Florida reported 15,431 new coronavirus cases Tuesday and another 98 new resident deaths linked to COVID-19. The state has now reported 1,392,123 cases since the pandemic began. Florida’s one-day record for new cases was set New Year’s Eve, when the state reported 17,192 new cases.
Some of the nation’s governors are growing impatient for hospitals and other health care organizations to vaccine their frontline workers.
New York’s governor is threatening to fine hospitals that don’t use their allotment of COVID-19 vaccine fast enough. His counterpart in South Carolina says hospitals and health care workers have until Jan. 15 to get a shot or move to the back of the line. California’s governor wants to use dentists to dispense shots.
With frustration rising over the slow rollout of the vaccine, state leaders and other politicians are turning up the pressure, improvising and seeking to bend the rules to get shots in arms more quickly.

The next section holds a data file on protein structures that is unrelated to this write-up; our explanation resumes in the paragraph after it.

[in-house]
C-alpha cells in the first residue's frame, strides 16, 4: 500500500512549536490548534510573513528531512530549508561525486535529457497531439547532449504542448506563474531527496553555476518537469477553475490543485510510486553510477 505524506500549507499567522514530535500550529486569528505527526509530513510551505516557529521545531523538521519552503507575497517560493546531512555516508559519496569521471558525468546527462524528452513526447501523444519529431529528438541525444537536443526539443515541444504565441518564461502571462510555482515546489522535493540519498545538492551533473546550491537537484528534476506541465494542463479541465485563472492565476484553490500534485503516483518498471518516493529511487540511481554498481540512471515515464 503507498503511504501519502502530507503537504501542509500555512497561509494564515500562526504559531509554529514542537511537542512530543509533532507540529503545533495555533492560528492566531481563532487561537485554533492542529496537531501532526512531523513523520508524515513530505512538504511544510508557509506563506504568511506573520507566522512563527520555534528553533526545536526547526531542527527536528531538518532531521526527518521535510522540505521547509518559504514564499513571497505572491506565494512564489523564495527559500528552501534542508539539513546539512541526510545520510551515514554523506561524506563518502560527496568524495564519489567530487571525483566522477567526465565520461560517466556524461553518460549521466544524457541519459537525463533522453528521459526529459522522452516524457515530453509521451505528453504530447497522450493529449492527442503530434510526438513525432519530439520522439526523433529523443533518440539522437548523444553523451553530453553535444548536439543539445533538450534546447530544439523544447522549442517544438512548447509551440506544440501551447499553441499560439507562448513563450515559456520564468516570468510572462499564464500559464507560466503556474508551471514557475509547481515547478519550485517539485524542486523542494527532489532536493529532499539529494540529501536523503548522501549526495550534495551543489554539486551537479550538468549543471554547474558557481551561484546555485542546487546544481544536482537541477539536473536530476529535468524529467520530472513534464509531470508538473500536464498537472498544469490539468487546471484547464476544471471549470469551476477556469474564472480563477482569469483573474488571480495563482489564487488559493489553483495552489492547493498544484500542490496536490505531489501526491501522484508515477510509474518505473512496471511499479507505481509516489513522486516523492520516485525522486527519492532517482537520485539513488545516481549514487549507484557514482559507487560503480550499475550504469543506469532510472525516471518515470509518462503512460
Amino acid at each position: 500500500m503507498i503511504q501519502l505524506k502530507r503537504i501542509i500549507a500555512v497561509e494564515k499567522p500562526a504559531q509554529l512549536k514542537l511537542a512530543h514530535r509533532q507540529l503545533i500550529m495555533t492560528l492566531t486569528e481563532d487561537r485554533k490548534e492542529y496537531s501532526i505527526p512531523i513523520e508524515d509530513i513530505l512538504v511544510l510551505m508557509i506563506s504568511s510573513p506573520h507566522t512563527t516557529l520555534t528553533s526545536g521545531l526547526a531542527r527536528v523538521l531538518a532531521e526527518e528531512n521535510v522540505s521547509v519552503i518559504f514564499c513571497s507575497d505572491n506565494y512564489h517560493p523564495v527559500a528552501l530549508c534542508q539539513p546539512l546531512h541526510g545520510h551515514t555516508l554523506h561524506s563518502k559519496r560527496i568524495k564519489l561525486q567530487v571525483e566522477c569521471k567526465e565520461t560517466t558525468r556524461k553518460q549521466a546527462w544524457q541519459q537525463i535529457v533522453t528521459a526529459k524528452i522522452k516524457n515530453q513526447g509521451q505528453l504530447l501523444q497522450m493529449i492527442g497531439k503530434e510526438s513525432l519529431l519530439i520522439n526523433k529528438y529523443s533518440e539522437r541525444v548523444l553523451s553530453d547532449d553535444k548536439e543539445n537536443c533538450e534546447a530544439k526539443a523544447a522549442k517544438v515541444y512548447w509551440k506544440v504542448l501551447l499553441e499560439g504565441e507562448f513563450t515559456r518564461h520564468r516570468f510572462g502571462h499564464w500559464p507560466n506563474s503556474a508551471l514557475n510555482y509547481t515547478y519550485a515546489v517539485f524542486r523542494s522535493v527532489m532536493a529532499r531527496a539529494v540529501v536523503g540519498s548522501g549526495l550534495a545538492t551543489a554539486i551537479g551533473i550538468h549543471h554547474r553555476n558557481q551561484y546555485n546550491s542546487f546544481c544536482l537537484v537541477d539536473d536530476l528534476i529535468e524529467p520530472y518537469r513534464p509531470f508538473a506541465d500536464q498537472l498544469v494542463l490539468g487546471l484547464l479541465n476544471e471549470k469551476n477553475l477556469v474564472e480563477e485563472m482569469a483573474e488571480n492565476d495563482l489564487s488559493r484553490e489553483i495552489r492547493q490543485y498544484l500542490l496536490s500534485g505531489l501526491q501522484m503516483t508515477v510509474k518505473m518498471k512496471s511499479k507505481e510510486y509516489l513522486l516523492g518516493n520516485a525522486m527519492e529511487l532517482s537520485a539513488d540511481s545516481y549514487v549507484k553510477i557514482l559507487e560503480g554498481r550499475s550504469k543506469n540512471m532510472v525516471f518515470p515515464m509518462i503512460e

On the vaccine front, experts are working to confirm that COVID vaccines will work on the new coronavirus strain. The strain, first found in the U.K., has caused alarm because of the possibility that it might spread more easily. But even if that turns out to be true, experts say the COVID-19 vaccines being rolled out will likely still work on the variant.
Dr. Anthony Fauci, the top U.S. infectious disease expert, said data coming from Britain indicates the vaccines still will block the virus. But the U.S. also will do tests to be sure.
Viruses often undergo small changes as they reproduce and move through a population. In fact, the slight modifications are how scientists track the spread of a virus from one place to another.
But if a virus mutates significantly enough, one worry is that current vaccines might no longer offer as much protection. And although that’s a possibility to watch for over time with the coronavirus, experts say they don’t believe it will be the case with the strain in the U.K.
“My expectation is, this will not be a problem,” said Moncef Slaoui, the chief science adviser for the U.S. government’s COVID-19 vaccine push.